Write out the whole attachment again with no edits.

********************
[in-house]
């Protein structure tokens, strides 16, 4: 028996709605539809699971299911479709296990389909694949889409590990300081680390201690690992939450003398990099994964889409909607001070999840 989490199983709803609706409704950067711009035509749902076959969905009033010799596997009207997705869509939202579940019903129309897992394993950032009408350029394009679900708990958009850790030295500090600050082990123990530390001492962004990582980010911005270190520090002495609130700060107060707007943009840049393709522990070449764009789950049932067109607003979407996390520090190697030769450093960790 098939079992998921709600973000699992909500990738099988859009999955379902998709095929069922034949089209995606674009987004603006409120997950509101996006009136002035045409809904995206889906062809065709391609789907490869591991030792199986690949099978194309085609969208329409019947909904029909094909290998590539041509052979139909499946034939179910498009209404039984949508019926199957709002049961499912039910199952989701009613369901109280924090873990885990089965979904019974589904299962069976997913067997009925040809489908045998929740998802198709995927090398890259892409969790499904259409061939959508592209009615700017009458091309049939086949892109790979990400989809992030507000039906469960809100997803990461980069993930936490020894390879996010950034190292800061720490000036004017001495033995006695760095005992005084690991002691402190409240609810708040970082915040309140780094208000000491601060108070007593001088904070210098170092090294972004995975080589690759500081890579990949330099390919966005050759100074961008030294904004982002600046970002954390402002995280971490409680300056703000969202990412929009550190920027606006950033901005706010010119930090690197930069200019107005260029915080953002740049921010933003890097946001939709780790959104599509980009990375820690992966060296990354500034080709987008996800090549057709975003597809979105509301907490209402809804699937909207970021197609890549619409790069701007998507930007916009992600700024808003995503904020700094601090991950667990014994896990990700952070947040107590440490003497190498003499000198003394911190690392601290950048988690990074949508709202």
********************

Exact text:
[in-house]
């Protein structure tokens, strides 16, 4: 028996709605539809699971299911479709296990389909694949889409590990300081680390201690690992939450003398990099994964889409909607001070999840 989490199983709803609706409704950067711009035509749902076959969905009033010799596997009207997705869509939202579940019903129309897992394993950032009408350029394009679900708990958009850790030295500090600050082990123990530390001492962004990582980010911005270190520090002495609130700060107060707007943009840049393709522990070449764009789950049932067109607003979407996390520090190697030769450093960790 098939079992998921709600973000699992909500990738099988859009999955379902998709095929069922034949089209995606674009987004603006409120997950509101996006009136002035045409809904995206889906062809065709391609789907490869591991030792199986690949099978194309085609969208329409019947909904029909094909290998590539041509052979139909499946034939179910498009209404039984949508019926199957709002049961499912039910199952989701009613369901109280924090873990885990089965979904019974589904299962069976997913067997009925040809489908045998929740998802198709995927090398890259892409969790499904259409061939959508592209009615700017009458091309049939086949892109790979990400989809992030507000039906469960809100997803990461980069993930936490020894390879996010950034190292800061720490000036004017001495033995006695760095005992005084690991002691402190409240609810708040970082915040309140780094208000000491601060108070007593001088904070210098170092090294972004995975080589690759500081890579990949330099390919966005050759100074961008030294904004982002600046970002954390402002995280971490409680300056703000969202990412929009550190920027606006950033901005706010010119930090690197930069200019107005260029915080953002740049921010933003890097946001939709780790959104599509980009990375820690992966060296990354500034080709987008996800090549057709975003597809979105509301907490209402809804699937909207970021197609890549619409790069701007998507930007916009992600700024808003995503904020700094601090991950667990014994896990990700952070947040107590440490003497190498003499000198003394911190690392601290950048988690990074949508709202």